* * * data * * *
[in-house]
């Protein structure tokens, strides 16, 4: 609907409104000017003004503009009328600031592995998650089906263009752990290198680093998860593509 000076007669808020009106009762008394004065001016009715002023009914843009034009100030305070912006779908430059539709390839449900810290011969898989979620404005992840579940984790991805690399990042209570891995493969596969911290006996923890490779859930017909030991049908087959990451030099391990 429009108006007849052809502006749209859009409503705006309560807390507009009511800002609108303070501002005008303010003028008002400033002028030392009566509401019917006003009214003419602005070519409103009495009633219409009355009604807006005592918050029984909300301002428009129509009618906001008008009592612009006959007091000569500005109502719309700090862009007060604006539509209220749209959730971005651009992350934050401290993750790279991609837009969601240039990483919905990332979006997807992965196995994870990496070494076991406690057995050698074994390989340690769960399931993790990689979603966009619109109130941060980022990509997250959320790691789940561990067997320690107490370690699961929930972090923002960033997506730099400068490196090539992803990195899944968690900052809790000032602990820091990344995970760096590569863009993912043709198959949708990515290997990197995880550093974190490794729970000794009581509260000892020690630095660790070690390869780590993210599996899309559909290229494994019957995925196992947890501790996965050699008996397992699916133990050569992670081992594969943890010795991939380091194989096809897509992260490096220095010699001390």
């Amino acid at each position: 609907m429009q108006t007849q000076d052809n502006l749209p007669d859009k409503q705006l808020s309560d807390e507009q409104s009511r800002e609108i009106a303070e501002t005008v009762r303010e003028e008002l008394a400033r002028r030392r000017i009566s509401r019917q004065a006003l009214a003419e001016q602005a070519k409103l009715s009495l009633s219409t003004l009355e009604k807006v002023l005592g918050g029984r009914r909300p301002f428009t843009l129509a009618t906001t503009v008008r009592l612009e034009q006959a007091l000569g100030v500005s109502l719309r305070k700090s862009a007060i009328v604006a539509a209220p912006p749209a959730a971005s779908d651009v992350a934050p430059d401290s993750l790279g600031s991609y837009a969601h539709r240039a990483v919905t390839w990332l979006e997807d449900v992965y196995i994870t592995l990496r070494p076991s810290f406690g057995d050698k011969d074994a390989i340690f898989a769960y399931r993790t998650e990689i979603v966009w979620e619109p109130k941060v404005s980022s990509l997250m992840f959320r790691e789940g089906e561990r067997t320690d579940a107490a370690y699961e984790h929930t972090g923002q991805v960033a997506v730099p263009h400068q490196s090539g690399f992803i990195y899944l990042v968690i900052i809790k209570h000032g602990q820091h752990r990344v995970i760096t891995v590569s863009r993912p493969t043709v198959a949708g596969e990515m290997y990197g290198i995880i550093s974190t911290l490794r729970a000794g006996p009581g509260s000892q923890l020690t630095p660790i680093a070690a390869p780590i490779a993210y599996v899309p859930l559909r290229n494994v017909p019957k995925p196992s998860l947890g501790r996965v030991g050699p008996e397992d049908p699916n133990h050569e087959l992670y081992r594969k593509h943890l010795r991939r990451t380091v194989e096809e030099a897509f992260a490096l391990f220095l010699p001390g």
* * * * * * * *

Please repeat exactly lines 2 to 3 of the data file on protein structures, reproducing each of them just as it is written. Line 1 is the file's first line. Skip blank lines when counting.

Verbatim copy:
């Protein structure tokens, strides 16, 4: 609907409104000017003004503009009328600031592995998650089906263009752990290198680093998860593509 000076007669808020009106009762008394004065001016009715002023009914843009034009100030305070912006779908430059539709390839449900810290011969898989979620404005992840579940984790991805690399990042209570891995493969596969911290006996923890490779859930017909030991049908087959990451030099391990 429009108006007849052809502006749209859009409503705006309560807390507009009511800002609108303070501002005008303010003028008002400033002028030392009566509401019917006003009214003419602005070519409103009495009633219409009355009604807006005592918050029984909300301002428009129509009618906001008008009592612009006959007091000569500005109502719309700090862009007060604006539509209220749209959730971005651009992350934050401290993750790279991609837009969601240039990483919905990332979006997807992965196995994870990496070494076991406690057995050698074994390989340690769960399931993790990689979603966009619109109130941060980022990509997250959320790691789940561990067997320690107490370690699961929930972090923002960033997506730099400068490196090539992803990195899944968690900052809790000032602990820091990344995970760096590569863009993912043709198959949708990515290997990197995880550093974190490794729970000794009581509260000892020690630095660790070690390869780590993210599996899309559909290229494994019957995925196992947890501790996965050699008996397992699916133990050569992670081992594969943890010795991939380091194989096809897509992260490096220095010699001390």
């Amino acid at each position: 609907m429009q108006t007849q000076d052809n502006l749209p007669d859009k409503q705006l808020s309560d807390e507009q409104s009511r800002e609108i009106a303070e501002t005008v009762r303010e003028e008002l008394a400033r002028r030392r000017i009566s509401r019917q004065a006003l009214a003419e001016q602005a070519k409103l009715s009495l009633s219409t003004l009355e009604k807006v002023l005592g918050g029984r009914r909300p301002f428009t843009l129509a009618t906001t503009v008008r009592l612009e034009q006959a007091l000569g100030v500005s109502l719309r305070k700090s862009a007060i009328v604006a539509a209220p912006p749209a959730a971005s779908d651009v992350a934050p430059d401290s993750l790279g600031s991609y837009a969601h539709r240039a990483v919905t390839w990332l979006e997807d449900v992965y196995i994870t592995l990496r070494p076991s810290f406690g057995d050698k011969d074994a390989i340690f898989a769960y399931r993790t998650e990689i979603v966009w979620e619109p109130k941060v404005s980022s990509l997250m992840f959320r790691e789940g089906e561990r067997t320690d579940a107490a370690y699961e984790h929930t972090g923002q991805v960033a997506v730099p263009h400068q490196s090539g690399f992803i990195y899944l990042v968690i900052i809790k209570h000032g602990q820091h752990r990344v995970i760096t891995v590569s863009r993912p493969t043709v198959a949708g596969e990515m290997y990197g290198i995880i550093s974190t911290l490794r729970a000794g006996p009581g509260s000892q923890l020690t630095p660790i680093a070690a390869p780590i490779a993210y599996v899309p859930l559909r290229n494994v017909p019957k995925p196992s998860l947890g501790r996965v030991g050699p008996e397992d049908p699916n133990h050569e087959l992670y081992r594969k593509h943890l010795r991939r990451t380091v194989e096809e030099a897509f992260a490096l391990f220095l010699p001390g």